These 4 Measures Indicate That Citrix Systems (NASDAQ:CTXS) Is Using Debt Extensively

By
Simply Wall St
Published
July 21, 2021
NasdaqGS:CTXS
Source: Shutterstock

Warren Buffett famously said, 'Volatility is far from synonymous with risk.' So it might be obvious that you need to consider debt, when you think about how risky any given stock is, because too much debt can sink a company. As with many other companies Citrix Systems, Inc. (NASDAQ:CTXS) makes use of debt. But should shareholders be worried about its use of debt?

What Risk Does Debt Bring?

Debt assists a business until the business has trouble paying it off, either with new capital or with free cash flow. Part and parcel of capitalism is the process of 'creative destruction' where failed businesses are mercilessly liquidated by their bankers. While that is not too common, we often do see indebted companies permanently diluting shareholders because lenders force them to raise capital at a distressed price. Of course, debt can be an important tool in businesses, particularly capital heavy businesses. When we examine debt levels, we first consider both cash and debt levels, together.

See our latest analysis for Citrix Systems

What Is Citrix Systems's Net Debt?

As you can see below, at the end of March 2021, Citrix Systems had US$3.42b of debt, up from US$1.73b a year ago. Click the image for more detail. However, because it has a cash reserve of US$498.2m, its net debt is less, at about US$2.93b.

debt-equity-history-analysis
NasdaqGS:CTXS Debt to Equity History July 21st 2021

How Healthy Is Citrix Systems' Balance Sheet?

We can see from the most recent balance sheet that Citrix Systems had liabilities of US$1.99b falling due within a year, and liabilities of US$4.37b due beyond that. Offsetting these obligations, it had cash of US$498.2m as well as receivables valued at US$607.6m due within 12 months. So its liabilities total US$5.26b more than the combination of its cash and short-term receivables.

This deficit isn't so bad because Citrix Systems is worth a massive US$14.2b, and thus could probably raise enough capital to shore up its balance sheet, if the need arose. But we definitely want to keep our eyes open to indications that its debt is bringing too much risk.

In order to size up a company's debt relative to its earnings, we calculate its net debt divided by its earnings before interest, tax, depreciation, and amortization (EBITDA) and its earnings before interest and tax (EBIT) divided by its interest expense (its interest cover). This way, we consider both the absolute quantum of the debt, as well as the interest rates paid on it.

With net debt to EBITDA of 4.6 Citrix Systems has a fairly noticeable amount of debt. On the plus side, its EBIT was 7.2 times its interest expense, and its net debt to EBITDA, was quite high, at 4.6. Unfortunately, Citrix Systems's EBIT flopped 19% over the last four quarters. If that sort of decline is not arrested, then the managing its debt will be harder than selling broccoli flavoured ice-cream for a premium. There's no doubt that we learn most about debt from the balance sheet. But ultimately the future profitability of the business will decide if Citrix Systems can strengthen its balance sheet over time. So if you're focused on the future you can check out this free report showing analyst profit forecasts.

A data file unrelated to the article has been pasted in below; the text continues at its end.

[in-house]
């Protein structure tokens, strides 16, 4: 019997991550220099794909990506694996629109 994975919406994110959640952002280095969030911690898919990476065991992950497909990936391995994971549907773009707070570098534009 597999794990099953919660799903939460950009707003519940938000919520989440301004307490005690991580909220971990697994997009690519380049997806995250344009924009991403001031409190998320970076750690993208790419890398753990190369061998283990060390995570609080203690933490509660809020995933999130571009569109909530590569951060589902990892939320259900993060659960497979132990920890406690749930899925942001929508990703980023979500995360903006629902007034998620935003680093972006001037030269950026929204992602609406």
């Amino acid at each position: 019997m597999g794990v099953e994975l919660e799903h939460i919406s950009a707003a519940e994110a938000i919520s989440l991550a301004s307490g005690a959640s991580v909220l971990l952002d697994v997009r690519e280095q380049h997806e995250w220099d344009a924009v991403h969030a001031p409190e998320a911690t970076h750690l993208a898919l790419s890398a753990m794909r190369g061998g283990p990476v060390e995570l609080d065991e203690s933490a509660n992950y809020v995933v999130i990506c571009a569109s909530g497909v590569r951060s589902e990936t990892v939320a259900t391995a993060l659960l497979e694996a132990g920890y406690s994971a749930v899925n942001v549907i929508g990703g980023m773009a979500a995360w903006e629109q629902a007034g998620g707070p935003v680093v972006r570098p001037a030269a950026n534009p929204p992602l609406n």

Finally, a business needs free cash flow to pay off debt; accounting profits just don't cut it. So we clearly need to look at whether that EBIT is leading to corresponding free cash flow. Happily for any shareholders, Citrix Systems actually produced more free cash flow than EBIT over the last three years. That sort of strong cash conversion gets us as excited as the crowd when the beat drops at a Daft Punk concert.

Our View

Citrix Systems's EBIT growth rate and net debt to EBITDA definitely weigh on it, in our esteem. But its conversion of EBIT to free cash flow tells a very different story, and suggests some resilience. Looking at all the angles mentioned above, it does seem to us that Citrix Systems is a somewhat risky investment as a result of its debt. That's not necessarily a bad thing, since leverage can boost returns on equity, but it is something to be aware of. When analysing debt levels, the balance sheet is the obvious place to start. However, not all investment risk resides within the balance sheet - far from it. We've identified 2 warning signs with Citrix Systems , and understanding them should be part of your investment process.

If, after all that, you're more interested in a fast growing company with a rock-solid balance sheet, then check out our list of net cash growth stocks without delay.

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This article by Simply Wall St is general in nature. It does not constitute a recommendation to buy or sell any stock, and does not take account of your objectives, or your financial situation. We aim to bring you long-term focused analysis driven by fundamental data. Note that our analysis may not factor in the latest price-sensitive company announcements or qualitative material. Simply Wall St has no position in any stocks mentioned.
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